When your child gets a migraine
Headaches are annoying, but migraines can be debilitating. The ailment is often thought of as an adult health problem, but elementary school-aged children can also get migraines.
About 10 percent of children experience a migraine by the time they turn 17. Eight percent of boys and 23 percent of girls have experienced a migraine in their life, according to the Migraine Research Foundation.
The organization defines a migraine as a neurological disease with head pain and associated symptoms, such as nausea, vomiting, dizziness, sensitivity to touch, sound, light and odors, abdominal pain and mood changes.
Childhood migraines can be difficult to initially diagnosis. Adults often have more severe symptoms making it easier differentiate. In children, the head pain starts out milder, quickly followed by nausea, vomiting or abdominal pain.
“You have to be more careful with children because you don’t want them to start on the cycle of simply taking medication,” says Dr. Shahida Ahmad, a neurologist at Advocate Trinity Hospital in Chicago. “I know some adults who just give their kids the same medication they are taking because they don’t want to see them in pain. But what parents need to do is make sure they are seeing a neurologist as soon as they start reporting problems.”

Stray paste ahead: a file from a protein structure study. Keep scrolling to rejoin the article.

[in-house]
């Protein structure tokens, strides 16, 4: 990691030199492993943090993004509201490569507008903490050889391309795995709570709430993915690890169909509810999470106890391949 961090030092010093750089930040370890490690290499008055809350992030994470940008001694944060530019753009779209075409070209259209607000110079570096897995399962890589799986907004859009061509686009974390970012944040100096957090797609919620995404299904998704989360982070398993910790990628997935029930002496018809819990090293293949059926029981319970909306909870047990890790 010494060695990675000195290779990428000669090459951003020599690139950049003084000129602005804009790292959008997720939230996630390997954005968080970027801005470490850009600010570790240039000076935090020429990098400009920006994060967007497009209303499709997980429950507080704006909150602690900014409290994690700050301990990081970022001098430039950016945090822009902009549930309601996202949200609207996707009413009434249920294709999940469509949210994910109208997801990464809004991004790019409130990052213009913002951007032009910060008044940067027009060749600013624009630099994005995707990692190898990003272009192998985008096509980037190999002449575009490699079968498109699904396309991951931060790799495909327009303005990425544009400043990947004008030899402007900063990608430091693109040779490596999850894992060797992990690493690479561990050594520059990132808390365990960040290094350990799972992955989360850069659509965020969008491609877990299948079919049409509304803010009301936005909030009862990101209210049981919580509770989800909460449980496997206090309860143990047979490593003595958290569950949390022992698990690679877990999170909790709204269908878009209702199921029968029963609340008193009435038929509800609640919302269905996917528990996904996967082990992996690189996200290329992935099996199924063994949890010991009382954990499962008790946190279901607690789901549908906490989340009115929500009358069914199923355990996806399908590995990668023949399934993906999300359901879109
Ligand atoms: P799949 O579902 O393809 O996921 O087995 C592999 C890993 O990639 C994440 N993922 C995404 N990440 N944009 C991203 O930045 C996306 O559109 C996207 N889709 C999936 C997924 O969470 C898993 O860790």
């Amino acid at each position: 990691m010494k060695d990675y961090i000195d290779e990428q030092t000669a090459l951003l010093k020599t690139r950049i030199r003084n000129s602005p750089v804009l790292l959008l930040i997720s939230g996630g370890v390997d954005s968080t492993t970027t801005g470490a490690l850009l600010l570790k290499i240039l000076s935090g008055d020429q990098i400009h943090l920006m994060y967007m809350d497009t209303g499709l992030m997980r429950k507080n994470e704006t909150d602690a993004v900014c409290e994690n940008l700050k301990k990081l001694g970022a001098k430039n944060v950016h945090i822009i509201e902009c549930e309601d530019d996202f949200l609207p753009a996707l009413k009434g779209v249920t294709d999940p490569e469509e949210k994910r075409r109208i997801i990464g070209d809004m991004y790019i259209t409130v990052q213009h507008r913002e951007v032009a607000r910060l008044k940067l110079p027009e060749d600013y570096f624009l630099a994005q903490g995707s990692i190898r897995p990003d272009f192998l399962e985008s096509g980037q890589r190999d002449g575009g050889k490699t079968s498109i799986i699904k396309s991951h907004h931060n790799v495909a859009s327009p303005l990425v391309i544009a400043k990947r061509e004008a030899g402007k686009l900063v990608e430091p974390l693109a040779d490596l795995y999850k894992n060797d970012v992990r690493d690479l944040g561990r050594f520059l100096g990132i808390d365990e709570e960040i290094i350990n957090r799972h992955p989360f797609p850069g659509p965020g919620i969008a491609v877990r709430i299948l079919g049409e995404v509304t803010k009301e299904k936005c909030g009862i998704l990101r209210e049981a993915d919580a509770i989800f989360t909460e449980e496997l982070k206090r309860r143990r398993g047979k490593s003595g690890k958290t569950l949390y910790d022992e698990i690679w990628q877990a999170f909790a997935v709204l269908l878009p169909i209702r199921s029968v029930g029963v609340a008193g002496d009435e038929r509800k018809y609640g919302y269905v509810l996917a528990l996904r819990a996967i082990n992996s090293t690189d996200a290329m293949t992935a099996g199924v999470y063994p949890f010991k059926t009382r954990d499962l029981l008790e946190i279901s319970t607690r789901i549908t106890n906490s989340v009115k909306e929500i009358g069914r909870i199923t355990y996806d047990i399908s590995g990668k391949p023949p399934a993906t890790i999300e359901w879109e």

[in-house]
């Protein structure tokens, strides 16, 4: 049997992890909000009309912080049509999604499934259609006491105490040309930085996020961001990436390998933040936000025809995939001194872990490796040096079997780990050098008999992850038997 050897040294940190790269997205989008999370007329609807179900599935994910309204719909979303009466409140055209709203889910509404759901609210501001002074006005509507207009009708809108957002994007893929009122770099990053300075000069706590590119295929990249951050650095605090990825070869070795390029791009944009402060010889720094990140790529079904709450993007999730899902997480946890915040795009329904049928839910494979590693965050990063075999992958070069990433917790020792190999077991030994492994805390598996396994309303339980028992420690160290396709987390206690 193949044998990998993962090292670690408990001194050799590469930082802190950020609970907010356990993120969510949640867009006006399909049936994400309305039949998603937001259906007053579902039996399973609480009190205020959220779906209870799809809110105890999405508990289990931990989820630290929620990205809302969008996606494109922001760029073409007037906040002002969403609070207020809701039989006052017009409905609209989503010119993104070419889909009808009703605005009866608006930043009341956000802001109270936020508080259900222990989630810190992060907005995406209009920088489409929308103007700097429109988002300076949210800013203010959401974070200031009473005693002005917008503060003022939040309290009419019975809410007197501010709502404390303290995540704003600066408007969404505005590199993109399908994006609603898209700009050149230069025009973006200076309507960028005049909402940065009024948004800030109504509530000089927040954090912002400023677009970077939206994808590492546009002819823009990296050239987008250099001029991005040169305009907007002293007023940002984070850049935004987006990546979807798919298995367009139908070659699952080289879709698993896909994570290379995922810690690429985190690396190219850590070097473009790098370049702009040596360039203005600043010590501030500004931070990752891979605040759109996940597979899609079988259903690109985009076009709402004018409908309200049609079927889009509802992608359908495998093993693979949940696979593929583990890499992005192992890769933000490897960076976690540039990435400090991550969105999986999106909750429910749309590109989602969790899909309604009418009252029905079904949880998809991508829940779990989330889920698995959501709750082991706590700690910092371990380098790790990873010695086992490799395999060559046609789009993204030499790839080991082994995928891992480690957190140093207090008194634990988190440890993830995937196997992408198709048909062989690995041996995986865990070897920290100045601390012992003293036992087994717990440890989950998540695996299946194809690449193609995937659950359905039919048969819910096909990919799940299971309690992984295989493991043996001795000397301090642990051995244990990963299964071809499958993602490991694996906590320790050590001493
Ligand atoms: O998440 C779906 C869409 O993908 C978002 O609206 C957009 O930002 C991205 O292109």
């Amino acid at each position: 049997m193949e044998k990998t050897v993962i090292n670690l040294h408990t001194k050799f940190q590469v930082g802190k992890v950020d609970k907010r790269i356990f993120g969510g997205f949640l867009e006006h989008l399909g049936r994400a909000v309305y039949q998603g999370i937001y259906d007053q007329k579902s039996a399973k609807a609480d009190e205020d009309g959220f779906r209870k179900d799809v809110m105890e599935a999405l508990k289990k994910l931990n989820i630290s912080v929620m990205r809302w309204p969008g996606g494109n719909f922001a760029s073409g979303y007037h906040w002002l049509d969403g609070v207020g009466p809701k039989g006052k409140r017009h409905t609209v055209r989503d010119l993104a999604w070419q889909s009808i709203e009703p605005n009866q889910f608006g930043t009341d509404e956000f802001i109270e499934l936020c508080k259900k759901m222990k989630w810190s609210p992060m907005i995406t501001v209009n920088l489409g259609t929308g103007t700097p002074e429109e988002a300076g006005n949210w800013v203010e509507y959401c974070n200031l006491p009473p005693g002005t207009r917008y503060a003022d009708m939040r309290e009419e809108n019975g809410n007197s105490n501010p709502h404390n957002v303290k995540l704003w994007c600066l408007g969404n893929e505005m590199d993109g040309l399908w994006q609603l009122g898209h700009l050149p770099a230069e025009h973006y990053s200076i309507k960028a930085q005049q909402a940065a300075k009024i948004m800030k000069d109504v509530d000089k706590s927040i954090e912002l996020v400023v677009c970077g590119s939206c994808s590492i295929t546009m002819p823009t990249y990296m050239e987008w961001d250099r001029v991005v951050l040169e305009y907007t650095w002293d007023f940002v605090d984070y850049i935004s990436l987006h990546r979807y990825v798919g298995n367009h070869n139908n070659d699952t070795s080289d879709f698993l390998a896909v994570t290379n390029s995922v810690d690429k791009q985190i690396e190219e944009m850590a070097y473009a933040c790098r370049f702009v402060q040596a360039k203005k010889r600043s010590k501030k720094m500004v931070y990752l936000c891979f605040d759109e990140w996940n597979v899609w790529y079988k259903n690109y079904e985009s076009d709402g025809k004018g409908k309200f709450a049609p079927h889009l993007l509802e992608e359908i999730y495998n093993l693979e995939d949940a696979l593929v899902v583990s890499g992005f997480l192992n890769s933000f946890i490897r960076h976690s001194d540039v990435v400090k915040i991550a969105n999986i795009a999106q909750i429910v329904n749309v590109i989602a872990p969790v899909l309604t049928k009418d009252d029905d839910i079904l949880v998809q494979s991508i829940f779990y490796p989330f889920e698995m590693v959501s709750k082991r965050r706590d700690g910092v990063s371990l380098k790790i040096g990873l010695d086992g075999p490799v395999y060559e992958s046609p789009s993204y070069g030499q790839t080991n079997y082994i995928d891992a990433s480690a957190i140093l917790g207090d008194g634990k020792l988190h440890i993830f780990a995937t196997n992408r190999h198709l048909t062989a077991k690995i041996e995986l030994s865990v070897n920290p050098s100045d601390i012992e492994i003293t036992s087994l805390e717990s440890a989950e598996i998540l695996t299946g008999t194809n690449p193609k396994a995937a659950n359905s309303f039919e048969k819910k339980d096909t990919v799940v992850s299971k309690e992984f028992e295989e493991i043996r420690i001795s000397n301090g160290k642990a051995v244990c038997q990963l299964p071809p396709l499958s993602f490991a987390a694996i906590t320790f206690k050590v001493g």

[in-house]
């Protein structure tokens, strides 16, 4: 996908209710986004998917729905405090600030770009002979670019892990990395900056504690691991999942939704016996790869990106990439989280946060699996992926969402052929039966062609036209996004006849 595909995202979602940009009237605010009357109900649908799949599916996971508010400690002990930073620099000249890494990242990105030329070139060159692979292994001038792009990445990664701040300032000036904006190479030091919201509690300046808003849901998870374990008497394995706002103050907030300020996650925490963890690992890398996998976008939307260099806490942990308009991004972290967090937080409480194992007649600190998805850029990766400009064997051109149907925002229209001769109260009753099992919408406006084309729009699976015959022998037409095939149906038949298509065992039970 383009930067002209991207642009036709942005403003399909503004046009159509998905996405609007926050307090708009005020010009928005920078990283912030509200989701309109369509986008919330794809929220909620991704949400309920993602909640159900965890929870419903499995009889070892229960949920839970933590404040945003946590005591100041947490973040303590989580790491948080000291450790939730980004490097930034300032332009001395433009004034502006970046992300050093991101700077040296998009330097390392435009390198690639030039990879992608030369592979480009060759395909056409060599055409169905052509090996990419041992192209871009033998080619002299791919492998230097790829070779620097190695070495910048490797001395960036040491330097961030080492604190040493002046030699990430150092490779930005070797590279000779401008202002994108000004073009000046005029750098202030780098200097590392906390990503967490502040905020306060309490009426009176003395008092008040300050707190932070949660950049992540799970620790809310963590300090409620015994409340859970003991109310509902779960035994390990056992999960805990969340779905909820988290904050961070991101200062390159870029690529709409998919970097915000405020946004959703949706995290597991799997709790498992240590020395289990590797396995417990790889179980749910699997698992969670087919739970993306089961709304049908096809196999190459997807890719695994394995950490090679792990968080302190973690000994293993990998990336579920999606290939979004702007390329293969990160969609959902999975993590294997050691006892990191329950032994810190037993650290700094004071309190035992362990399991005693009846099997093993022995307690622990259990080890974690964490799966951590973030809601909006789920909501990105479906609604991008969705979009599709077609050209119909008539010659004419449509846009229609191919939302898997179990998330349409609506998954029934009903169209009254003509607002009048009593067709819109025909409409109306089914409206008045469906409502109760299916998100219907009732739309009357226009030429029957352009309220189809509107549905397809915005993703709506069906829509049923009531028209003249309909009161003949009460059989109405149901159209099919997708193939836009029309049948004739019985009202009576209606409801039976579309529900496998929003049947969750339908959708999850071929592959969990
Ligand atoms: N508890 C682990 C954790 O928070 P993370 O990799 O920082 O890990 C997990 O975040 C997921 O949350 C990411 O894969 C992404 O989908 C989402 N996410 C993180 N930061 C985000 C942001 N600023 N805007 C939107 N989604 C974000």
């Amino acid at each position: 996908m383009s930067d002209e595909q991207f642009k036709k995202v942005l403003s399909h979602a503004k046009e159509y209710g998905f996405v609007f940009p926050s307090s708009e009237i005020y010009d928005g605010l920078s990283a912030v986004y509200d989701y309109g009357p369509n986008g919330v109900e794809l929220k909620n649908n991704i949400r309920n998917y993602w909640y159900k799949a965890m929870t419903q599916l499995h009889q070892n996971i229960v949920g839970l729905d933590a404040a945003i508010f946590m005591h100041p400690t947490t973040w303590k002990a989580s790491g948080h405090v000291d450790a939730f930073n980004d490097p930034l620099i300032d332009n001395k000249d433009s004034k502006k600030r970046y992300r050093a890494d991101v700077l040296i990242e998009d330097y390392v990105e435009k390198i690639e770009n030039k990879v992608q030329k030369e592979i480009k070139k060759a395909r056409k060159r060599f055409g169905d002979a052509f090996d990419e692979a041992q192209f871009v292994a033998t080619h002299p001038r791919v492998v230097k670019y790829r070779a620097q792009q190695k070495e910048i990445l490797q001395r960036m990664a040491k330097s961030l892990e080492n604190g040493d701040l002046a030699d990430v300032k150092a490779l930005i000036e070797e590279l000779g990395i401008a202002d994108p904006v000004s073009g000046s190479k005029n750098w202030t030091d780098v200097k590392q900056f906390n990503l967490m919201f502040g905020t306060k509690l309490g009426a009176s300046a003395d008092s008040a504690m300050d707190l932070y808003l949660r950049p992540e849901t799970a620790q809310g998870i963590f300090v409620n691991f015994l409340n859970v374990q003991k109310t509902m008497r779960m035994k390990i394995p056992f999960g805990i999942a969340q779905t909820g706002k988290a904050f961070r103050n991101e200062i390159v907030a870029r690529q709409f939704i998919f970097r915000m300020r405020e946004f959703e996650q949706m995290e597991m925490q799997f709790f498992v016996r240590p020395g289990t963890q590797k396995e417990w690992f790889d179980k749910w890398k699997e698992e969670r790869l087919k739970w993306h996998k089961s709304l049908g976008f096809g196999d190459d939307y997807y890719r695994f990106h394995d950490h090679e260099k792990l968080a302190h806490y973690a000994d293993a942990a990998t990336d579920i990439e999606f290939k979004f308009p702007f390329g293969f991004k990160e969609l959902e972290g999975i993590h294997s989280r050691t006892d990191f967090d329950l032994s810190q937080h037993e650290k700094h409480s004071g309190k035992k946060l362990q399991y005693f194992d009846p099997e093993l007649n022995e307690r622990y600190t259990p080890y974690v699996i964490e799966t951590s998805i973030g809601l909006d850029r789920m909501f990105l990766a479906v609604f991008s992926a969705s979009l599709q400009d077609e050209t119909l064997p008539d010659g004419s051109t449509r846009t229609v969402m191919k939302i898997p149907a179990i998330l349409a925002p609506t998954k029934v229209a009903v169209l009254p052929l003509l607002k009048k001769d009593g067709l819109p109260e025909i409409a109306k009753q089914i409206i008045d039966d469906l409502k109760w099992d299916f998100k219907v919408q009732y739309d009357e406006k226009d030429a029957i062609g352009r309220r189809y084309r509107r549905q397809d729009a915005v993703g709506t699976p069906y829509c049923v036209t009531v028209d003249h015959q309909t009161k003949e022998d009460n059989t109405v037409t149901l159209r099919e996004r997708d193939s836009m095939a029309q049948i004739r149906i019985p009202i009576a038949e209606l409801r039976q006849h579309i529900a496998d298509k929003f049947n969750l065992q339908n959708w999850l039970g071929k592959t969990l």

A child’s behavior, such as loss of appetite or mood swings could be warning signs. Dr. Ahmad suggests keeping a migraine diary so you can better track the frequency and duration of the headaches.
Dr. Ahmad also suggests to monitor what foods or beverages were eaten right before symptoms began and to watch for caffeine use, as it could be part of the problem.
For some children, medication may become necessary to mitigate migraines; however living a healthy lifestyle including getting good sleep can also help, she says.
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